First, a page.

Students will benefit the most from service if they form a connection with an adult in the school or the community, as these relationships are the cornerstone of positive development. Finally, students should serve for at least 20 hours in order to see that they have made a contribution, and develop a relationship. To be effective, service learning programs should incorporate as many of these components as possible.
Because service learning programs vary so greatly in their goals, methods, projects, and the population studied, it is difficult to make broad conclusions about their impact (Williams, 1990).
The research findings vary depending on the methods used, and the age, gender, and risk profile of the students. However, several programs that include service projects have had a positive impact on birthrates and sexual risk-taking behaviors. These include the Teen Outreach Program (Allen, Philliber, Herrling, & Kuperminc, 1997), the Quantum Opportunities Program (Hahn, Leavitt, & Aaron, 1994), and the Reach for Health Community Service Learning Project (O'Donnell, Stueve, San Doval, et al., 1999).
Other positive effects of service learning include increased civic responsibility and intention to make positive choices about the future (Youniss & Yates, 1997), increased school engagement and higher grades (Melchior, 1997), improved communication with others, knowledge about careers, and higher self esteem (Hedin & Conrad, 1990; Shumer, 1997). Service learning also has benefits for teachers, schools, and communities (Conrad & Hedin, 1990).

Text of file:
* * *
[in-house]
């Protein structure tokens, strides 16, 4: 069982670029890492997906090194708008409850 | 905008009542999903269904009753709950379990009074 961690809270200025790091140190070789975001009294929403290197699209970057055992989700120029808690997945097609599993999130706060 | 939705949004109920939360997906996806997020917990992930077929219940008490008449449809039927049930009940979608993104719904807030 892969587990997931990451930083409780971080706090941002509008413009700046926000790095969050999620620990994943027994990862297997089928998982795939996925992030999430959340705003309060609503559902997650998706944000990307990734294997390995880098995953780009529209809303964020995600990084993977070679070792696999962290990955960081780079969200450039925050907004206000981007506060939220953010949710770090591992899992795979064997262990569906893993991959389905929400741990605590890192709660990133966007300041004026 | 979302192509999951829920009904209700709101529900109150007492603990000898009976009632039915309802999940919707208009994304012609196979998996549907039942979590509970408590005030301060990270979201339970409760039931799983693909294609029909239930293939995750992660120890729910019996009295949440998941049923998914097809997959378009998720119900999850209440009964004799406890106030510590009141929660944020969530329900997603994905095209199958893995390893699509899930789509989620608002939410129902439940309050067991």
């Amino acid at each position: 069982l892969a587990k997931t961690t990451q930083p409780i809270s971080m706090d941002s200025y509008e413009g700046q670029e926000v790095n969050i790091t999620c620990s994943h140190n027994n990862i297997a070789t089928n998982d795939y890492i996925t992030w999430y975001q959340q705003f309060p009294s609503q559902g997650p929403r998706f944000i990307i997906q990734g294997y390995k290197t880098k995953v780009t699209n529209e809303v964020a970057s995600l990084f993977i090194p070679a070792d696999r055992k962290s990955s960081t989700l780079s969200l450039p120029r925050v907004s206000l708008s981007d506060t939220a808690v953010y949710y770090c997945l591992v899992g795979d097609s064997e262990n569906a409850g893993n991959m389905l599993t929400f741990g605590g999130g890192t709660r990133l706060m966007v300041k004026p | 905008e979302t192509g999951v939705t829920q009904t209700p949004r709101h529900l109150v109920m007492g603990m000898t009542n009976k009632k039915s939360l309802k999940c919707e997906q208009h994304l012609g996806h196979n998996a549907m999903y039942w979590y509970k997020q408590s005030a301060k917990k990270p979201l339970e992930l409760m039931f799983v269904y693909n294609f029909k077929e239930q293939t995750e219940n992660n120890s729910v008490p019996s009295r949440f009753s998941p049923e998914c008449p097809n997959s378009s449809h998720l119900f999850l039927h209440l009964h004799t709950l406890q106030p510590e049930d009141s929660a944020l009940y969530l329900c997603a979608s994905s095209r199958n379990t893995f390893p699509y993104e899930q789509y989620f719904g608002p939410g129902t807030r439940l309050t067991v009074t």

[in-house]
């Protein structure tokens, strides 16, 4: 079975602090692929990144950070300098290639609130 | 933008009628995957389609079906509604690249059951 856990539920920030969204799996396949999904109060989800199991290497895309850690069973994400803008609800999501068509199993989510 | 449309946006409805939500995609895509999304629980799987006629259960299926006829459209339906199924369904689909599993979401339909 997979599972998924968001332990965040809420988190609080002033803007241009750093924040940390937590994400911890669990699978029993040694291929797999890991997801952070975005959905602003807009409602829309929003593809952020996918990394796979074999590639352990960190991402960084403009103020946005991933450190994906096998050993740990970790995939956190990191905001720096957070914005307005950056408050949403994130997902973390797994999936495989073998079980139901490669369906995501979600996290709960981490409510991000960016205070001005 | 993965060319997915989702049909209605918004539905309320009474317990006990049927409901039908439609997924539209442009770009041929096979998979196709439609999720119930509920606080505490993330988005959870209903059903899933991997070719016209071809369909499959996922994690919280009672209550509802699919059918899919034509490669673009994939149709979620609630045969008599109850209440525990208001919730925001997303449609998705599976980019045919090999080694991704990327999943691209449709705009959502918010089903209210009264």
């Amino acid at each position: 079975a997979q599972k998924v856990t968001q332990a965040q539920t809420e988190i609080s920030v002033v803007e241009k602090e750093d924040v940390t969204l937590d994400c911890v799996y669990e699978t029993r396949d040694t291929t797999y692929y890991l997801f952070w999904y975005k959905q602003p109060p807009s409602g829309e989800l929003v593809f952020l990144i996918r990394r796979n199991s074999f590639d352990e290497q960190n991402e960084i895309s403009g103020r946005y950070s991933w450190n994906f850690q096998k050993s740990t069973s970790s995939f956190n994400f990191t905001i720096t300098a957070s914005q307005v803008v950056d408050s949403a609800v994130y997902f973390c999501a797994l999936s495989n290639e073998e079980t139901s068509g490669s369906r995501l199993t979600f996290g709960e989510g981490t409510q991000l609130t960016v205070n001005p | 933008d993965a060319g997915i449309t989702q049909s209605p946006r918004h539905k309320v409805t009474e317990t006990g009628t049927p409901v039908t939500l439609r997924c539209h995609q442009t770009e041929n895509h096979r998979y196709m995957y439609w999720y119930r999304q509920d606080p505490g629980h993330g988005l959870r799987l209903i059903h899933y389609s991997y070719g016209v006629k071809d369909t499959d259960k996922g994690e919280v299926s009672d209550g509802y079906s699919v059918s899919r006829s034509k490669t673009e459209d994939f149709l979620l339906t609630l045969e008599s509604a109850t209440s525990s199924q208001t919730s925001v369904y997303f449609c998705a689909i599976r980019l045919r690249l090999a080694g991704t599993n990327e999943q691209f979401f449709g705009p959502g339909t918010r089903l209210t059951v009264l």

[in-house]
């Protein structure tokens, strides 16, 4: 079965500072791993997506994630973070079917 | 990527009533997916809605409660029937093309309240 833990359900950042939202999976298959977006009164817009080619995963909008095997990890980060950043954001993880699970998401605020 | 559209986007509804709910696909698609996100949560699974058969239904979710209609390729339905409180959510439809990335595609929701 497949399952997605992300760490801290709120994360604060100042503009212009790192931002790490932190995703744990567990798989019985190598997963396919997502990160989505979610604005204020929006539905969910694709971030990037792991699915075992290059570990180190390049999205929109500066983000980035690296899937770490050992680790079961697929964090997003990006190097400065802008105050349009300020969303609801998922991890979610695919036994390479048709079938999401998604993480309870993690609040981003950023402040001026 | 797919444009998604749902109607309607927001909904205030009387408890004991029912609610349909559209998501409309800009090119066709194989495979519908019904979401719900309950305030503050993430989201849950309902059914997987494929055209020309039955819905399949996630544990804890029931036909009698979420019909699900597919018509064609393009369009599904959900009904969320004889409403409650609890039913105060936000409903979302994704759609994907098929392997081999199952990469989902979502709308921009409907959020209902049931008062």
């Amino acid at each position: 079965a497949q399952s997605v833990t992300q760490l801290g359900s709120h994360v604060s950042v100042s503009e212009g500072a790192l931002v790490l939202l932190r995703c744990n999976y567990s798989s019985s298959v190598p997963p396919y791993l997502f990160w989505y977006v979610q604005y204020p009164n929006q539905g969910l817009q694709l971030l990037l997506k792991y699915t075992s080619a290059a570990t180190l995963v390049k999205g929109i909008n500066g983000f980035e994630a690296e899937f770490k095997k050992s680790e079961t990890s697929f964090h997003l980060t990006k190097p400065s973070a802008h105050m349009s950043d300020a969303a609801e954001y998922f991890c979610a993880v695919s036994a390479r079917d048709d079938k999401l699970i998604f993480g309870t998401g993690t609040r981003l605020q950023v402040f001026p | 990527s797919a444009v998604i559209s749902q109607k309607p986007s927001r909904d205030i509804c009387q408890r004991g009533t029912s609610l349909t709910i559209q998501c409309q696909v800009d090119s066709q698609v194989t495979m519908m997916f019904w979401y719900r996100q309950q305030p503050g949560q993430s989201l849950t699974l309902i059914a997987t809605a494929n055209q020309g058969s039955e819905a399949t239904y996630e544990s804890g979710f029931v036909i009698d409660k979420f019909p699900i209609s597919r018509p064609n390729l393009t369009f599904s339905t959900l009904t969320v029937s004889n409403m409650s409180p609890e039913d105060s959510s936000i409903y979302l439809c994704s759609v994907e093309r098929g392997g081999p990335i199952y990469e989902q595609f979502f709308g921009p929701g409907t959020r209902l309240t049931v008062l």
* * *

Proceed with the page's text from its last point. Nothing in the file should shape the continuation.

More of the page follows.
Teen Outreach Program (TOP)
What is the Teen Outreach Program?
The goals of the Teen Outreach Program are to:
- promote young people's healthy behavior for successful achievement in school and attainment of their life-long goals
- help young people acquire valuable life skills to develop the necessary competencies and capacities to grow into healthy, self-sustaining adults
- give young people a sense of purpose through authentic opportunities that allow them to contribute in meaningful ways to their communities.
These goals are achieved through the implementation of two program components: a service learning component and a classroom based component.
The Service Learning Component helps young people prepare for and participate in volunteer community service. Youth have an opportunity to share their volunteer experience through discussion, research activities, writings and/or creative presentations. As part of this sharing, youth receive consistent messages about the values that underlie the program.
These values include such concepts as adult responsibility for supporting young people through difficult times, respect for diversity and intolerance for prejudice and discrimination, responsibility for our own actions and their consequences, and an obligation to promote our own well-being and that of our community.
Service learning projects initiated by TOP's youth range from serving as aids in hospitals to participating in a walkathon to tutoring peers. Each TOP site conducts a community mapping exercise with program youth to identify possible sites for group and/or individual service projects as a first step. Youth then decide as a group or individuals the type of volunteer service they want to do.